I experienced the same contradictions when I wrote an article about the making of Williams’ Raggedy Ann and Andy some years ago. My interview subjects were often guarded, and remained fiercely loyal to Williams. His legacy as a teacher and mentor will perhaps surpass his reputation as a film director of note, Roger Rabbit notwithstanding. Those who knew him and who worked with him admire his skills, work ethic, and enormous talent, even as they might disapprove of the man personally.
As an animator, Williams is a legitimate master, and some of his work has set a technical standard that will never be matched. But like many great talents, Williams seems to have suffered from tunnel vision— a quality, ironically, that is essential to making films, running studios, and motivating large teams. Some time ago I wondered about the corrosive personalities of such directors as James Cameron, and a friend said, “I don’t think you can make a film as big and as complex as Titanic and be a nice guy at the same time. I think to a certain degree people have to fear you, if you want to get anything that challenging completed.”
Did people fear Williams? I didn’t get that impression from Schreck’s excellent documentary, which was surprisingly balanced. This is a story that could easily have been told in tabloid fashion. It’s a soap opera with all the expected elements: betrayal, denial, money, skullduggery, and in the end, professional tragedy. Schreck is remorseless in his examination of the process, but he is very fair, even compassionate to Williams, whose decisions (and indecisions) contributed to the events that unfold in often excruciating detail in Persistence of Vision.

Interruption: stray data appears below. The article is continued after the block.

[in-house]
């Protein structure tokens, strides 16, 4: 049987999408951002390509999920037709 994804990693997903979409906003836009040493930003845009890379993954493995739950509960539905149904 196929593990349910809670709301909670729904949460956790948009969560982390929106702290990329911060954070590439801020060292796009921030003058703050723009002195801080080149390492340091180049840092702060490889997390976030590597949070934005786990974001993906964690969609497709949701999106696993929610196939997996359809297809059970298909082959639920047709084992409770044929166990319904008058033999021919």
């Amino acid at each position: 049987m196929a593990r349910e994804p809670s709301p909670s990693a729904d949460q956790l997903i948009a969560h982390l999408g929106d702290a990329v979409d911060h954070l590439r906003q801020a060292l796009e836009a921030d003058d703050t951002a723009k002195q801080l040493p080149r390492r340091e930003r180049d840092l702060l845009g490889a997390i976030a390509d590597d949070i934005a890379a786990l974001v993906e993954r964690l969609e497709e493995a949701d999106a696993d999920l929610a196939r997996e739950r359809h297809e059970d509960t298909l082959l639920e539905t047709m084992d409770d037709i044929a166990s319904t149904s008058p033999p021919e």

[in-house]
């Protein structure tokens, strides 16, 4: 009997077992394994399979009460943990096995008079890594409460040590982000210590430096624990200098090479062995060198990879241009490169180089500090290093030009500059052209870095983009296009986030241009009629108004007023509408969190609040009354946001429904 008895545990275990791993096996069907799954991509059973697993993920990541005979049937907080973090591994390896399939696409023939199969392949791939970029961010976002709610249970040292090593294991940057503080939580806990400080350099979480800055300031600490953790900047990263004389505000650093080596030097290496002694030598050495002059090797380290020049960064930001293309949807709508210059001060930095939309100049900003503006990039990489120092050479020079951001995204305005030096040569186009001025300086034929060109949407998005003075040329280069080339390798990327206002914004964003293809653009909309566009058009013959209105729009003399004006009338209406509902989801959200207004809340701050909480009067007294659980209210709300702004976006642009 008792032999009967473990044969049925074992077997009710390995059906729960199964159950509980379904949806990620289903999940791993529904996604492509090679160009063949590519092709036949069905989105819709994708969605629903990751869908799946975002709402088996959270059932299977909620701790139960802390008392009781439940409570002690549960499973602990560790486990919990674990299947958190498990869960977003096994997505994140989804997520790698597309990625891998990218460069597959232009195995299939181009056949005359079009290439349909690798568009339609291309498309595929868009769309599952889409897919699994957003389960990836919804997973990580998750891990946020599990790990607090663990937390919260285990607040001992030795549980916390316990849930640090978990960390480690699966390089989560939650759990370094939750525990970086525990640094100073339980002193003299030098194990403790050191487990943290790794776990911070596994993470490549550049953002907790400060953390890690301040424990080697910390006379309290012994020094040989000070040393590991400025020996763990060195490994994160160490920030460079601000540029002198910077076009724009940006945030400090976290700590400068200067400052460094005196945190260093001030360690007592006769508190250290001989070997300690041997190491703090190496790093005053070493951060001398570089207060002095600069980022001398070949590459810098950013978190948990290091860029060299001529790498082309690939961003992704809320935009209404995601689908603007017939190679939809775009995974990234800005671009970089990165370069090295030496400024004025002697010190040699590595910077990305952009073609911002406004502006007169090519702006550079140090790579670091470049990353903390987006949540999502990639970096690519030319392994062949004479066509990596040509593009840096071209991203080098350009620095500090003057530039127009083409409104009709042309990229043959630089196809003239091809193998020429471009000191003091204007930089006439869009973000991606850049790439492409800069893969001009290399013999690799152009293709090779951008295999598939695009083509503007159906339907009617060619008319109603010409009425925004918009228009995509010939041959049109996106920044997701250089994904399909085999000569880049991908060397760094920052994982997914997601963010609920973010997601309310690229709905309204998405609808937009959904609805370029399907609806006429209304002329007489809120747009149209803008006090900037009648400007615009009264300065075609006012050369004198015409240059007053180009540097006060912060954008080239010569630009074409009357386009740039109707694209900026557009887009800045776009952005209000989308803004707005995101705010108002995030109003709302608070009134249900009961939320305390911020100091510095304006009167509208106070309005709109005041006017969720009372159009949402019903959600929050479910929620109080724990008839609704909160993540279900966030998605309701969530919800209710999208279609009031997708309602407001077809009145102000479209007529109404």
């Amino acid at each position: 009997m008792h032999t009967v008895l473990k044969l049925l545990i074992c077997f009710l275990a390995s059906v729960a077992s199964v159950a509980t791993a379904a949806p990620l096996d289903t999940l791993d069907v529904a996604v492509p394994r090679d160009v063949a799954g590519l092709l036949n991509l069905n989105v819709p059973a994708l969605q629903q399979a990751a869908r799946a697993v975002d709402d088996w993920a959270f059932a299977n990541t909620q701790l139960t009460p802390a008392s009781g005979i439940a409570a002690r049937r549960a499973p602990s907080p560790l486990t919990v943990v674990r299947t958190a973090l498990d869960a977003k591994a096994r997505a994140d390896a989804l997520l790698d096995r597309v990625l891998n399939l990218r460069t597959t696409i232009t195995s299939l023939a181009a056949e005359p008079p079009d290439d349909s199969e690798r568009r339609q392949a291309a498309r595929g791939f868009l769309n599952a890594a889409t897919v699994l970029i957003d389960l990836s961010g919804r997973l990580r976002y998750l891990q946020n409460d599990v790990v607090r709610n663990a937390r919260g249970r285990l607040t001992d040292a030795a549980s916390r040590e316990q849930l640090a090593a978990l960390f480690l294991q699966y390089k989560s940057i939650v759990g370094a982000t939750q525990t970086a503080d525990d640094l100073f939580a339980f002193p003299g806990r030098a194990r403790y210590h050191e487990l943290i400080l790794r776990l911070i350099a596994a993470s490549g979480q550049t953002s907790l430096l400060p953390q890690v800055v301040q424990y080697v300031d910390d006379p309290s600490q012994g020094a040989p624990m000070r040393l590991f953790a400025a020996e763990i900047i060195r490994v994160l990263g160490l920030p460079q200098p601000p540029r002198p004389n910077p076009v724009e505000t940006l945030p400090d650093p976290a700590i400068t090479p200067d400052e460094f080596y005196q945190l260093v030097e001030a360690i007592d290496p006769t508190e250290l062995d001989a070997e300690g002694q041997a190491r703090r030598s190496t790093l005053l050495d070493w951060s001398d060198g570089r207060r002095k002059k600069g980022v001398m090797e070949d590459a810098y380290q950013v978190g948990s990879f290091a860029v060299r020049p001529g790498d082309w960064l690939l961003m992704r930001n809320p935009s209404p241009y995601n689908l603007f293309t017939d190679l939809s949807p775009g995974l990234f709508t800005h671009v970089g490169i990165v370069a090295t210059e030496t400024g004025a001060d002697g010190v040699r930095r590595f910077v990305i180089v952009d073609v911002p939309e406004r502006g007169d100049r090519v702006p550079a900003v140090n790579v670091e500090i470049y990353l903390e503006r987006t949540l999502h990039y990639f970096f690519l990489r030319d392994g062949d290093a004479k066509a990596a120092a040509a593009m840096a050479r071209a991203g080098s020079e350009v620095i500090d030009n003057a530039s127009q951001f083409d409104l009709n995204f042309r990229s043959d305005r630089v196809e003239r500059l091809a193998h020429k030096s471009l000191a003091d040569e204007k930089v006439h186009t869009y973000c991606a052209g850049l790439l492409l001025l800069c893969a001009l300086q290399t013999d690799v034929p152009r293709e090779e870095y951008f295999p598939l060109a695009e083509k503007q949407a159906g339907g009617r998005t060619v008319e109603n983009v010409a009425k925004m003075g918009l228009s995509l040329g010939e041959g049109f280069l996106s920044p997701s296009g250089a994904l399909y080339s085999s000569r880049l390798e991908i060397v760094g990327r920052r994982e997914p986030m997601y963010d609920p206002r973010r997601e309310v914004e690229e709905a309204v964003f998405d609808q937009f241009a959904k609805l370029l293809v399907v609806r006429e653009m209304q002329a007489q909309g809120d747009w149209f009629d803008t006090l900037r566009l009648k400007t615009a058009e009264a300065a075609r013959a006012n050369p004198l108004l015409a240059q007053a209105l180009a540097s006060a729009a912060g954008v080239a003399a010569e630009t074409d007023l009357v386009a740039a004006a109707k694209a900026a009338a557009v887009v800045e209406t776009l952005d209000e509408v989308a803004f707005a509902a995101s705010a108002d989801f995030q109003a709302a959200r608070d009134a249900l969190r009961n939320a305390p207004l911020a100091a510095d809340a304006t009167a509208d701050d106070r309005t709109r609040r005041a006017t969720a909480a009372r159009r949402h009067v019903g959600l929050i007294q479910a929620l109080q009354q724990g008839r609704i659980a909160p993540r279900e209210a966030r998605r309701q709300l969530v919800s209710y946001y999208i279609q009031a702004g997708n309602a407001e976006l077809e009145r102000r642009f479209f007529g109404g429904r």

Schreck explains, “I don’t think my documentary functions as a sort of cautionary tale. My mission isn’t to say, ‘Don’t do anything creative or ambitious, because you’ll just get screwed in the end,’ or anything like that. I think it’s just my attempt to tell a unique story about a unique individual who had this real unique vision. I’m more interested in the conversation that my project aims to generate than supplying easy answers. There’s no omniscient, god-voice narrator in the film telling you how to feel. It’s up to the audience.”